Henarar

Member
Livestock Farmer
Depends on the system. Selling a bull out of the fattening pen at 16mths then not a lot extra, but selling a halter trained, rung, health tested bull at 2yr old then quite a lot more!
Keeping them that second winter is the biggest cost in my opinion, they eat some grub when they get to that age. And then you get into what you feed them. We keep ours ticking over quite cheap on good haylage and rearer nuts. But I know others who shovel 500quid a tonne coarse mixtures into them with all the extra mins and yeasts and other additives!
some of those costs would come in the avoidable category and be just down to how some folks like to do it
you said so yourself in saying that you feed yours on haylage a rearer nuts much the same as you may give a store steer, I take it yours are perfectly good bulls despite not being fed all the other expensive stuff ?
How many farmer buyers need a bull halter trained or a ring in them ? none of the pedigree bulls we have bought have been halter trained a couple had rings but we never used them
 

Whitepeak

Member
Livestock Farmer
some of those costs would come in the avoidable category and be just down to how some folks like to do it
you said so yourself in saying that you feed yours on haylage a rearer nuts much the same as you may give a store steer, I take it yours are perfectly good bulls despite not being fed all the other expensive stuff ?
How many farmer buyers need a bull halter trained or a ring in them ? none of the pedigree bulls we have bought have been halter trained a couple had rings but we never used them
Yeah, they are all well fleshed and ready for work. I have the philosophy of rearing a bull for a long and healthy life, and as such I'm not keen on pushing them too hard.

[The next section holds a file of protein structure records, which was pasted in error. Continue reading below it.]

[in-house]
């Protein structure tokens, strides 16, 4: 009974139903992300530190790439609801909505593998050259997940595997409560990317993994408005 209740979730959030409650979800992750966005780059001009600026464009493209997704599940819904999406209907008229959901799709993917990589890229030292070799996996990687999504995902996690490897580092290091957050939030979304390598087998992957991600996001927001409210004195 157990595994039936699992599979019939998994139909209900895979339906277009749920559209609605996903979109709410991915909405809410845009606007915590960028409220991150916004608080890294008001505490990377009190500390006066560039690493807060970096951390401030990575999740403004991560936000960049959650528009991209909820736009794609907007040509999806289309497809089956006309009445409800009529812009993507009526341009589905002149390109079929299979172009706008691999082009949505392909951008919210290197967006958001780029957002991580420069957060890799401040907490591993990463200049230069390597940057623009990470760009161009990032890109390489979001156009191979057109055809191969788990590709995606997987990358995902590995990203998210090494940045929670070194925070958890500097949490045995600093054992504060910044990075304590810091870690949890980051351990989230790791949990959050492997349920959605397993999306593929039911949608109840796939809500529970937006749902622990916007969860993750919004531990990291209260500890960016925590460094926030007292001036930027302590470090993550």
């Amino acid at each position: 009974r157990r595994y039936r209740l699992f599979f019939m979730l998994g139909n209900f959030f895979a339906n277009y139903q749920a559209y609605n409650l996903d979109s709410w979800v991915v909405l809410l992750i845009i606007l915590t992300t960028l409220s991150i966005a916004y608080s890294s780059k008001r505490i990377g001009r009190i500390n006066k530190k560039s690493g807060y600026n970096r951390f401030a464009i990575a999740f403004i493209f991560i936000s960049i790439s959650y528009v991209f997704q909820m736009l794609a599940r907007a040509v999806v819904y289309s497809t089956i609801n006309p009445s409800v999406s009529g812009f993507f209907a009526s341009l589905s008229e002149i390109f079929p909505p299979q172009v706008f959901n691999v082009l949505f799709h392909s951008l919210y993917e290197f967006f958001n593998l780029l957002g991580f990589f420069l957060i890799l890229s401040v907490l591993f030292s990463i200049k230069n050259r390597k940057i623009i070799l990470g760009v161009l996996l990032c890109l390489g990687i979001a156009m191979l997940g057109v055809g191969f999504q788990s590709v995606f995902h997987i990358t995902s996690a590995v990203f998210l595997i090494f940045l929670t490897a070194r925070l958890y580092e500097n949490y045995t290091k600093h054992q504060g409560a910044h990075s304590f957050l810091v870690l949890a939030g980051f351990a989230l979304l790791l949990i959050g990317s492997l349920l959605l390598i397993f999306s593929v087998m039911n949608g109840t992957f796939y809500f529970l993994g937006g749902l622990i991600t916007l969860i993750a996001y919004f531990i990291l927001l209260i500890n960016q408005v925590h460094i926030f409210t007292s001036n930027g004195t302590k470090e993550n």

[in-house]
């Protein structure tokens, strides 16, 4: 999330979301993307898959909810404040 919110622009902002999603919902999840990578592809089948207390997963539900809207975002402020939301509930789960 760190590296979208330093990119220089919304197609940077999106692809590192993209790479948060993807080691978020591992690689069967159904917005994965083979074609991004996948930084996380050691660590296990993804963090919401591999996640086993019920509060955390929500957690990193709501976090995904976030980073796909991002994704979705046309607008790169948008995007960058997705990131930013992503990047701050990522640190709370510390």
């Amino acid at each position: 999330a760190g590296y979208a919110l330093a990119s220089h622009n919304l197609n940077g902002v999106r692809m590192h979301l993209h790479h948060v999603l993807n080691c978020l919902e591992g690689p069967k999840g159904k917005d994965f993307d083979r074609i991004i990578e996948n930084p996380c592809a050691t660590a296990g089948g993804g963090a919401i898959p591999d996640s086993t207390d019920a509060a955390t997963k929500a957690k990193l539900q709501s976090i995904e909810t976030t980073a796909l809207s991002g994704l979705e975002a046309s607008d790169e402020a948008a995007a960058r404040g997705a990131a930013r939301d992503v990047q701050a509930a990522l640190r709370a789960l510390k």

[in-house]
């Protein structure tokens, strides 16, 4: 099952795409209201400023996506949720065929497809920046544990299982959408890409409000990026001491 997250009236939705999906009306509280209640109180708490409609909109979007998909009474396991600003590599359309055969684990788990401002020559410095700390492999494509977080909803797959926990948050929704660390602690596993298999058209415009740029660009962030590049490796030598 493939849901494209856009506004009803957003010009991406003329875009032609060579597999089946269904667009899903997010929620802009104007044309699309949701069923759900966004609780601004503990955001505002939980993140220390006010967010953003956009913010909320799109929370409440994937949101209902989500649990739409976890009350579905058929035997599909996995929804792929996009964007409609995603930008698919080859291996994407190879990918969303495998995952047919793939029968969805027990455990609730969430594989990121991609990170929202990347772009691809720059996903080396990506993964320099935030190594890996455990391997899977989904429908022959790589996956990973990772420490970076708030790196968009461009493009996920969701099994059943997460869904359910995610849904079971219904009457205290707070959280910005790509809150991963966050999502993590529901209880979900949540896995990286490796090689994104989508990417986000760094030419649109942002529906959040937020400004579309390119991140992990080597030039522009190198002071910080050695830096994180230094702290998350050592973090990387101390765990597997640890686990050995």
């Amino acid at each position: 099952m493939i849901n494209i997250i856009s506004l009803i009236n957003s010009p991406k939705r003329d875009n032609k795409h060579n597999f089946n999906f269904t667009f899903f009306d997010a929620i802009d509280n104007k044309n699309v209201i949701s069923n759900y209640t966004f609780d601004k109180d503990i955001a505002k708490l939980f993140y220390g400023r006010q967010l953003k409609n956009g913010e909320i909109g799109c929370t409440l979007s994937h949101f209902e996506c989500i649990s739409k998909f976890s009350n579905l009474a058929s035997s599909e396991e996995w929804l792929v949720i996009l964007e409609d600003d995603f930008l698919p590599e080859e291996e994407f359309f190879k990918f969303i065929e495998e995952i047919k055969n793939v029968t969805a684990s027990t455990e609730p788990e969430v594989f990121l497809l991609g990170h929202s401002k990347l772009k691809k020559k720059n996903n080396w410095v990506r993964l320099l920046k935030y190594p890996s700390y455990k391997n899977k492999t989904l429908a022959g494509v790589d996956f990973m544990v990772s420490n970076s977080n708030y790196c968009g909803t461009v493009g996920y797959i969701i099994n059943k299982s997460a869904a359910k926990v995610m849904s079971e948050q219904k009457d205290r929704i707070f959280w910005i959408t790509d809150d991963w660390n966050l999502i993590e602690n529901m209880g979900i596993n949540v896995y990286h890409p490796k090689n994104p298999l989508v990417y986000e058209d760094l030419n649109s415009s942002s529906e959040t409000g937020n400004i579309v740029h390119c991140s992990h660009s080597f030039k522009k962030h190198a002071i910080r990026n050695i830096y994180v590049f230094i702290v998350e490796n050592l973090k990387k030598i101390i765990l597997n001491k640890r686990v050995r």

If you are entering society sales they all need ringing and halter training. I like to have atleast halter tied a bull, it gives me a good indication of his temperament and confidence that he'll be quiet in his new home. And I thought it was law that bulls sold in a market needed to be rung?!
 

Henarar

Member
Livestock Farmer
Yeah, they are all well fleshed and ready for work. I have the philosophy of rearing a bull for a long and healthy life, and as such I'm not keen on pushing them too hard.
If you are entering society sales they all need ringing and halter training. I like to have atleast halter tied a bull, it gives me a good indication of his temperament and confidence that he'll be quiet in his new home. And I thought it was law that bulls sold in a market needed to be rung?!
No sold one in market the other day with no ring
Society sales could well be classed as an unnecessary cost too
 

cows r us

Member
BASE UK Member
Location
Buckinghamshire
All our cattle are pedigree but run on a commercial basis. The only extra costs that are essential are registration and dna testing. We go further with ours with regular weighing, taking part in a health scheme ect. But many commercial herds would also be doing this. I guess when first setting up a herd the cost of buying in stock is higher. We are a closed herd so only buy in a few bulls, the price of which would be higher than a commercial bull.
I think costs are more to do with the way the herd is run as opposed to whether they are commercial or pedigree.
 

AGCO reports sales increase of 43.5% compared to 2020 figures

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Written by Agriland Team from Agriland

The tractor manufacturer AGCO, which consists of brands such as Challenger, Fendt, GSI, Massey Ferguson and Valtra, reported its results for the second quarter ending June 30, 2021.

Net sales for the second quarter were approximately $2.9 billion, an increase of approximately 43.5% compared to the second quarter of 2020.

AEM

Reported net income was $3.73/share for the second quarter of 2021, and adjusted...